Turkey Launches Shooting Exercises in Eastern Mediterranean Amid Drilling Tensions With Greece
…from Sputnik News, Moscow
[ Editor’s Note: Turkey may have crossed a red line with its bold announcement of live shooting drills, with Brussels and NATO lining up behind Turkey and Cyprus. That is not only checkmating Turkey’s military edge on its two neighbors, it could bring on EU sanctions, which could be a political boomerang for Erdogan.
We have been here before, in October of 2019, “EU governments threatened sanctions against Turkey on Friday over its offensive in Syria, angrily rejecting President Tayyip Erdogan’s warning that he would ‘open the gates’ and send 3.6 million refugees to Europe if they did not back him.” ….Reuters. But Erdo earned some major bad will with that move.
“We will never accept that refugees are weaponized and used to blackmail us,” European Council President Donald Tusk, who chairs EU summits, said on Twitter. “President Erdogan’s threats … are totally out of place.” …Reuters.
That event was pre-Covid, which changed everything for all sides, with economic woes enough for all. But the EU is holding a major trump card on Turkey…sanctions on Turkish shipping and an arms embargo. Ouch!! That would be felt quickly.
France’s Macron is putting the French fleet in play, with the political and sanctions muscle handled by the EU’s Josep Borrel. There will be no trial, as the EU has already called Turkey’s grab illegal… Jim W. Dean ]
– First published … August 28, 2020 –
The development comes as Ankara is engaged in a bitter territorial dispute with Greece and Cyprus. The European Union has threatened to slap sanctions on Turkey if it continues with what Brussels has called “illegal drilling”.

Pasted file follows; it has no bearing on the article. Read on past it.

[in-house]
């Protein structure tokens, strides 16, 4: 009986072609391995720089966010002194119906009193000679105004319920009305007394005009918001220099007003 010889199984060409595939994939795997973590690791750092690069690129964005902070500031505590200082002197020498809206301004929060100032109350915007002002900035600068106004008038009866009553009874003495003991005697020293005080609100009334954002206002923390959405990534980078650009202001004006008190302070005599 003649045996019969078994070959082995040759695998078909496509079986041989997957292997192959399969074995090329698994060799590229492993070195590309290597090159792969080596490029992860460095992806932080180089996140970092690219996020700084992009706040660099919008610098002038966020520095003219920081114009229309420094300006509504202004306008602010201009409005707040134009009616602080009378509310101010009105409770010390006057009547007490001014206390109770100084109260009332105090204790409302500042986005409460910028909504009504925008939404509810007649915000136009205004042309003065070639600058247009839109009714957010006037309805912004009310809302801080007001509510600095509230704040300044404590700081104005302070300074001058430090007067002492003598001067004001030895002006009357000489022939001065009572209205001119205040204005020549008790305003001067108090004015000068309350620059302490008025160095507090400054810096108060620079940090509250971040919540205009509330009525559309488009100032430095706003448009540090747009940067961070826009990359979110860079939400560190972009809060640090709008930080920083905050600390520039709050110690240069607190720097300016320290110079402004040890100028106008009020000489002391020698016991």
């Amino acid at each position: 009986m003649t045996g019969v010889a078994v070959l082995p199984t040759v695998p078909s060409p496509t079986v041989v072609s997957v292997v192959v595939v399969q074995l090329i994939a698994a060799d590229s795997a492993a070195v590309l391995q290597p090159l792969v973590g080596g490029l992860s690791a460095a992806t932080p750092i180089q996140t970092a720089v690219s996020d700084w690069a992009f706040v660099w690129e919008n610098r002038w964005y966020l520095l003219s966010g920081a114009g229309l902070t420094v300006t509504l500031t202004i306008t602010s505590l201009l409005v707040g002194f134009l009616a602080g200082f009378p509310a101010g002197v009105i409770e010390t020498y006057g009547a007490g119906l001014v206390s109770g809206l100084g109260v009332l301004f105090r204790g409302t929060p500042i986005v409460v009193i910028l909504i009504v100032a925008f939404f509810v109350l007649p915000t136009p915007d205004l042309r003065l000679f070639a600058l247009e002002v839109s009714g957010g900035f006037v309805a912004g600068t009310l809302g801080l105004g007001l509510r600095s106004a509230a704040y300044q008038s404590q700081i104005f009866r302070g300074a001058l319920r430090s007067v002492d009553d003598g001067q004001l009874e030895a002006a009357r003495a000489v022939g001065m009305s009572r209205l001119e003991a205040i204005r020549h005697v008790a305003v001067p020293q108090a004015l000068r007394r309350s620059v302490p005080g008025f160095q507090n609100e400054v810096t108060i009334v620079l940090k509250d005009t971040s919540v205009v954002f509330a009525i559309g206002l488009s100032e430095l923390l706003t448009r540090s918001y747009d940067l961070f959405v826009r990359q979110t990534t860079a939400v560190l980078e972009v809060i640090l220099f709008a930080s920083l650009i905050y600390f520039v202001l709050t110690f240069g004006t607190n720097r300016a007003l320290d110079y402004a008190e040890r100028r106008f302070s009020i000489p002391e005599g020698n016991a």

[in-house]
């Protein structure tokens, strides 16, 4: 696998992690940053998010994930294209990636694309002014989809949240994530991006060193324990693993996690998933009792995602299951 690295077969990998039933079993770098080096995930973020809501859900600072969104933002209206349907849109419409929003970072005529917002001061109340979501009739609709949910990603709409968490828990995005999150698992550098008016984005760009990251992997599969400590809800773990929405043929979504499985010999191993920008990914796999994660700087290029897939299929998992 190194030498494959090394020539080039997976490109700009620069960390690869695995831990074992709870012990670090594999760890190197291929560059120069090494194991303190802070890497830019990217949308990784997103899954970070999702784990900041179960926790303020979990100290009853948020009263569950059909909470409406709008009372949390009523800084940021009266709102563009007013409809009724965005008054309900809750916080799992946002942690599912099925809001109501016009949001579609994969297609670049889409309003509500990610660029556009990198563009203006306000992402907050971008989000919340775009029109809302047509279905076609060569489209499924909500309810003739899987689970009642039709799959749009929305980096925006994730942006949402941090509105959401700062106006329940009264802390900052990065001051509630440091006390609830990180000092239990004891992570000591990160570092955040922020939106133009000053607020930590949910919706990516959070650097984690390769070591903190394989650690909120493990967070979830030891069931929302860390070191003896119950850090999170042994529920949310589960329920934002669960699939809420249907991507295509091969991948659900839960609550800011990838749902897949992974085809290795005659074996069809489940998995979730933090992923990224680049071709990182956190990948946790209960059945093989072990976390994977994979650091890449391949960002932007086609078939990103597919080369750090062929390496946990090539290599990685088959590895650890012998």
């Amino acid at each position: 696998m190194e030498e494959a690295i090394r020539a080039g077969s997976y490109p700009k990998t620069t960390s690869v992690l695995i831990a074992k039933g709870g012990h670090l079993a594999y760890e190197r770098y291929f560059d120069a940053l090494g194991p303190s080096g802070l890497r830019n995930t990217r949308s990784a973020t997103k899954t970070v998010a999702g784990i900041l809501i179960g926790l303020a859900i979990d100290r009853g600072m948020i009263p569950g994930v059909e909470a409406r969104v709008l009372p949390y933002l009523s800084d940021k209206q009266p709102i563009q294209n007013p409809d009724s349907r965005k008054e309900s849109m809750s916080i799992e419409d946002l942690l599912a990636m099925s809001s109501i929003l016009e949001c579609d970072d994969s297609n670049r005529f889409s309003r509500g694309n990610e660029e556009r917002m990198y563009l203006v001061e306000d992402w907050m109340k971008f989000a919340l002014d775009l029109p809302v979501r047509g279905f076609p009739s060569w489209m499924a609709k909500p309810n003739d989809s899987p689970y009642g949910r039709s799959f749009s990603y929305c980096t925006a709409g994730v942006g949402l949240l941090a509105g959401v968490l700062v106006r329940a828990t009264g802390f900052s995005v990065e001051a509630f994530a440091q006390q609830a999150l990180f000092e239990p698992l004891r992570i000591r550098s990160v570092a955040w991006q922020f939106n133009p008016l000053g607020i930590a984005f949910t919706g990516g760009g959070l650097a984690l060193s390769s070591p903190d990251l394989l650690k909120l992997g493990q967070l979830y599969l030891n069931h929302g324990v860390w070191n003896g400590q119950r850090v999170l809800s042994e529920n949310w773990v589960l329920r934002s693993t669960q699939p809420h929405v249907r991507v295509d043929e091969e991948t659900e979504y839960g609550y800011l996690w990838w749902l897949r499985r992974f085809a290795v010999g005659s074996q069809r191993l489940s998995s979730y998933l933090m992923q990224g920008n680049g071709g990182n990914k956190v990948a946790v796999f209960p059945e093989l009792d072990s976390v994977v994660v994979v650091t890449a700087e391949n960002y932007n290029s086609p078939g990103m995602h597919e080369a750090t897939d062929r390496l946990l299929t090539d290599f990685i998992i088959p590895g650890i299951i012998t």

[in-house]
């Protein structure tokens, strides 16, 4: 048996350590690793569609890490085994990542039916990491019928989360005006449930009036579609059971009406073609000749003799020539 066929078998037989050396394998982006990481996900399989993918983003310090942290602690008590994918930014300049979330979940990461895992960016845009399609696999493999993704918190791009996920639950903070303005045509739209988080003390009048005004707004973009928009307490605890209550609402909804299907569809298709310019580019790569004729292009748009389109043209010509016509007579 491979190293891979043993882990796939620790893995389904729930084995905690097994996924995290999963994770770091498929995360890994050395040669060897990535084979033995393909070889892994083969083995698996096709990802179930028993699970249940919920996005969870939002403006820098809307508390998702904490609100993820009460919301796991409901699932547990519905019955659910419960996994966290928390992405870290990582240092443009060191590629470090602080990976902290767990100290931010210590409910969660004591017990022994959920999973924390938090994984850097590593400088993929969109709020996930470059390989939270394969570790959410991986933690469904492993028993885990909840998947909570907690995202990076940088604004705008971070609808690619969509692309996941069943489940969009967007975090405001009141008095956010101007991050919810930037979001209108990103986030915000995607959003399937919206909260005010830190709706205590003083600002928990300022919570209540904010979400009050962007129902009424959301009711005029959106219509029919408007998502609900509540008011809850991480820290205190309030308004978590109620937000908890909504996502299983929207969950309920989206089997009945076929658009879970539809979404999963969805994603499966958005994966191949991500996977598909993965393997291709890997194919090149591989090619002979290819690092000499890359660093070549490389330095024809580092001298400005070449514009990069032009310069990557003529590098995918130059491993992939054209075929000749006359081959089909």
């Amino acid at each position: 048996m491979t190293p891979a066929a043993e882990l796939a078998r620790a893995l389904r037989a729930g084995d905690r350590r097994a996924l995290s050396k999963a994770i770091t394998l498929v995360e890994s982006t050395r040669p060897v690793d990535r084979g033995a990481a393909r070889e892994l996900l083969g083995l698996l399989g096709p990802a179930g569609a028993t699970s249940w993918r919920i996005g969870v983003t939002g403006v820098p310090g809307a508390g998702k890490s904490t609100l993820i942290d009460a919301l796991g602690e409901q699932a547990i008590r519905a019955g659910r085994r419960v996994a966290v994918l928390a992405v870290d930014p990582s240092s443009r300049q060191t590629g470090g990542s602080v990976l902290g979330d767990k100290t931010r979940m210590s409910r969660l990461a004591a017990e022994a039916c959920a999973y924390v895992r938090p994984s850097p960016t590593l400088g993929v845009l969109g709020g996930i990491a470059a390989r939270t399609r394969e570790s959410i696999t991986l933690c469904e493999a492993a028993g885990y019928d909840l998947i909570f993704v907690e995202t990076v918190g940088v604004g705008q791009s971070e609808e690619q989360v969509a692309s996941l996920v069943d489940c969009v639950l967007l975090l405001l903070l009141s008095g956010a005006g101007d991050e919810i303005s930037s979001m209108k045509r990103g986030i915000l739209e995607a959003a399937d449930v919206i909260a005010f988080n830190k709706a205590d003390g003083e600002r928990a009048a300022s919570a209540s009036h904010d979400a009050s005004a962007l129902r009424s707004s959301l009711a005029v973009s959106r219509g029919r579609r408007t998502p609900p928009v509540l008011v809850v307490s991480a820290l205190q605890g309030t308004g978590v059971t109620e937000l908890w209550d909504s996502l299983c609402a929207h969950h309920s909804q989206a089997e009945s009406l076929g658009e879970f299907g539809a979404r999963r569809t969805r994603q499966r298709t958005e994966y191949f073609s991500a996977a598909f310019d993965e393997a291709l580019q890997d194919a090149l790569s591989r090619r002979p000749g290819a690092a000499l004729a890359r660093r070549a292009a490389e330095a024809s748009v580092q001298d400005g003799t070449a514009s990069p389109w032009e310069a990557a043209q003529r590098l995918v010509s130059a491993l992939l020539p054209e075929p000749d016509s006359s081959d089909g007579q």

Turkey has announced shooting drills in the eastern Mediterranean that will last from 29 August until 11 September. Ankara informed about its decision via NAVTEX, an international maritime communication channel used to send navigational warnings, search and rescue notices, and meteorological forecasts.
Turkey is now conducting exploration activities in the eastern Mediterranean, a move that has further exacerbated tensions with its neighbours – Greece and Cyprus – and prompted concern in the European Union.
An informal summit of the bloc’s foreign ministers was held in Berlin on 28 August, where participants agreed to speed up the imposition of sanctions on Turkey. The foreign ministers said the European Union will impose the punitive measures on 24 September if talks on the territorial dispute with Ankara fail.
French President Emmanuel Macron said Turkey hasn’t been behaving like a NATO ally and noted that there is “growing frustration in the face of Turkey’s behaviour”. Macron also announced that the European Union will adopt a tough stance towards Ankara.
“When it comes to Mediterranean sovereignty, I have to be consistent in deeds and words. I can tell you that the Turks only consider and respect that”, said Macron.
Sea of Discord
Turkey previously claimed that its drilling operations in the eastern Mediterranean are being carried out on its continental shelf and hence are in line with international law. Greece and Cyprus claim that Turkey has crossed into their exclusive economic zones and those of the European Union, as both countries are members of the bloc.
Tensions have risen between Turkey and Greece in recent weeks after Ankara sent its survey ship the Oruc Reis into an area that Athens claims is part of its continental shelf. Both countries mobilized their navies, with Athens saying it would stand up for its sovereignty by all available means.
Greece also launched naval drills this week in the area where Turkey is prospecting for oil and gas. Later France, Cyprus, and Italy said they would join Athens.
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